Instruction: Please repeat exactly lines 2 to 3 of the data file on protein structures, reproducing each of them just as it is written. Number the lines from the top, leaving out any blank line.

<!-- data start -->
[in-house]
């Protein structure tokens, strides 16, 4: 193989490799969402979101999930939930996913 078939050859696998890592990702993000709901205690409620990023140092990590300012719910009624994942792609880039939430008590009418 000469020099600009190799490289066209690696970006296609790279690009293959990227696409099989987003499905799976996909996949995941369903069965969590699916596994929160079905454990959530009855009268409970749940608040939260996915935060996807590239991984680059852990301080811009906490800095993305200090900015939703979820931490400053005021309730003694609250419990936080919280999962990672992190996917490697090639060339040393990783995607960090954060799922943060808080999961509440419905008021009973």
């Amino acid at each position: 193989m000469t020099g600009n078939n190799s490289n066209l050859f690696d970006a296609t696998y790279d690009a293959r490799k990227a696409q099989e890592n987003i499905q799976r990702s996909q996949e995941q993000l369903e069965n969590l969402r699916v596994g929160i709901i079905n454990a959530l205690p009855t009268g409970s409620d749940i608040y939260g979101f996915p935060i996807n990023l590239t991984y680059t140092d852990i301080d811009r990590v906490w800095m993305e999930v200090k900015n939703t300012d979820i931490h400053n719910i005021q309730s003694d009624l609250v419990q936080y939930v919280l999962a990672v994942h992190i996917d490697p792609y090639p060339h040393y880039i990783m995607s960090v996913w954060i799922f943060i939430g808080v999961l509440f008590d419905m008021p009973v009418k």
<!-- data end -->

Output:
């Protein structure tokens, strides 16, 4: 193989490799969402979101999930939930996913 078939050859696998890592990702993000709901205690409620990023140092990590300012719910009624994942792609880039939430008590009418 000469020099600009190799490289066209690696970006296609790279690009293959990227696409099989987003499905799976996909996949995941369903069965969590699916596994929160079905454990959530009855009268409970749940608040939260996915935060996807590239991984680059852990301080811009906490800095993305200090900015939703979820931490400053005021309730003694609250419990936080919280999962990672992190996917490697090639060339040393990783995607960090954060799922943060808080999961509440419905008021009973």
């Amino acid at each position: 193989m000469t020099g600009n078939n190799s490289n066209l050859f690696d970006a296609t696998y790279d690009a293959r490799k990227a696409q099989e890592n987003i499905q799976r990702s996909q996949e995941q993000l369903e069965n969590l969402r699916v596994g929160i709901i079905n454990a959530l205690p009855t009268g409970s409620d749940i608040y939260g979101f996915p935060i996807n990023l590239t991984y680059t140092d852990i301080d811009r990590v906490w800095m993305e999930v200090k900015n939703t300012d979820i931490h400053n719910i005021q309730s003694d009624l609250v419990q936080y939930v919280l999962a990672v994942h992190i996917d490697p792609y090639p060339h040393y880039i990783m995607s960090v996913w954060i799922f943060i939430g808080v999961l509440f008590d419905m008021p009973v009418k």